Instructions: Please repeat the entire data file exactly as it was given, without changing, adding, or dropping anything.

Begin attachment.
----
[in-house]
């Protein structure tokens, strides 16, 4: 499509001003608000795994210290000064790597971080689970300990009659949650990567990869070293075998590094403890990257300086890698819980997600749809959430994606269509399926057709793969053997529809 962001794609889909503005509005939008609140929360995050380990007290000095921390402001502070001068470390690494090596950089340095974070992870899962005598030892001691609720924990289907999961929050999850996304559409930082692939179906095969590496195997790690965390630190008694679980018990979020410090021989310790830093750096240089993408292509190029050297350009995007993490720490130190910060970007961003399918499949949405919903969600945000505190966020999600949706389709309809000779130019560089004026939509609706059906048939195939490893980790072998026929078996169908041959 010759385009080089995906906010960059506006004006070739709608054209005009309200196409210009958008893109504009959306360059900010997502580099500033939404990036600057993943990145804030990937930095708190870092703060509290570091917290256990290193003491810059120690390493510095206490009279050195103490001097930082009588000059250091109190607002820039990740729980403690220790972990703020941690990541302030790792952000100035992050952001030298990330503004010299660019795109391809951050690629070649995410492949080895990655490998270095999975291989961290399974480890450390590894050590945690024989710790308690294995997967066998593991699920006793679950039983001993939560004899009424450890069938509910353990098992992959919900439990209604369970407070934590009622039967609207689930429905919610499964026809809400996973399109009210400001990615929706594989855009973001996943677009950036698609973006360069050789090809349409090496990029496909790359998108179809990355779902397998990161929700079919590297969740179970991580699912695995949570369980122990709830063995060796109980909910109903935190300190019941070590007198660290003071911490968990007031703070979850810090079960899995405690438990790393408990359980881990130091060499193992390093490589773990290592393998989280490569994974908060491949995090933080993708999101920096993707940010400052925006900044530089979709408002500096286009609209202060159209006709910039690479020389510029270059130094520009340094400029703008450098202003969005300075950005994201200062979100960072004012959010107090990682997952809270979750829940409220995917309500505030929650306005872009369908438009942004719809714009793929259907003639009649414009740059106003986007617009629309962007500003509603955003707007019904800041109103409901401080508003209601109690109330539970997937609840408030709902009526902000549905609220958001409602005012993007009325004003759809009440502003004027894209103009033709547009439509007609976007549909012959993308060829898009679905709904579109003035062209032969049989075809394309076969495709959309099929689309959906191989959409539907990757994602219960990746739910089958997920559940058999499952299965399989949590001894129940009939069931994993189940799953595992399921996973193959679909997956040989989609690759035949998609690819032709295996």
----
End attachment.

[in-house]
């Protein structure tokens, strides 16, 4: 499509001003608000795994210290000064790597971080689970300990009659949650990567990869070293075998590094403890990257300086890698819980997600749809959430994606269509399926057709793969053997529809 962001794609889909503005509005939008609140929360995050380990007290000095921390402001502070001068470390690494090596950089340095974070992870899962005598030892001691609720924990289907999961929050999850996304559409930082692939179906095969590496195997790690965390630190008694679980018990979020410090021989310790830093750096240089993408292509190029050297350009995007993490720490130190910060970007961003399918499949949405919903969600945000505190966020999600949706389709309809000779130019560089004026939509609706059906048939195939490893980790072998026929078996169908041959 010759385009080089995906906010960059506006004006070739709608054209005009309200196409210009958008893109504009959306360059900010997502580099500033939404990036600057993943990145804030990937930095708190870092703060509290570091917290256990290193003491810059120690390493510095206490009279050195103490001097930082009588000059250091109190607002820039990740729980403690220790972990703020941690990541302030790792952000100035992050952001030298990330503004010299660019795109391809951050690629070649995410492949080895990655490998270095999975291989961290399974480890450390590894050590945690024989710790308690294995997967066998593991699920006793679950039983001993939560004899009424450890069938509910353990098992992959919900439990209604369970407070934590009622039967609207689930429905919610499964026809809400996973399109009210400001990615929706594989855009973001996943677009950036698609973006360069050789090809349409090496990029496909790359998108179809990355779902397998990161929700079919590297969740179970991580699912695995949570369980122990709830063995060796109980909910109903935190300190019941070590007198660290003071911490968990007031703070979850810090079960899995405690438990790393408990359980881990130091060499193992390093490589773990290592393998989280490569994974908060491949995090933080993708999101920096993707940010400052925006900044530089979709408002500096286009609209202060159209006709910039690479020389510029270059130094520009340094400029703008450098202003969005300075950005994201200062979100960072004012959010107090990682997952809270979750829940409220995917309500505030929650306005872009369908438009942004719809714009793929259907003639009649414009740059106003986007617009629309962007500003509603955003707007019904800041109103409901401080508003209601109690109330539970997937609840408030709902009526902000549905609220958001409602005012993007009325004003759809009440502003004027894209103009033709547009439509007609976007549909012959993308060829898009679905709904579109003035062209032969049989075809394309076969495709959309099929689309959906191989959409539907990757994602219960990746739910089958997920559940058999499952299965399989949590001894129940009939069931994993189940799953595992399921996973193959679909997956040989989609690759035949998609690819032709295996």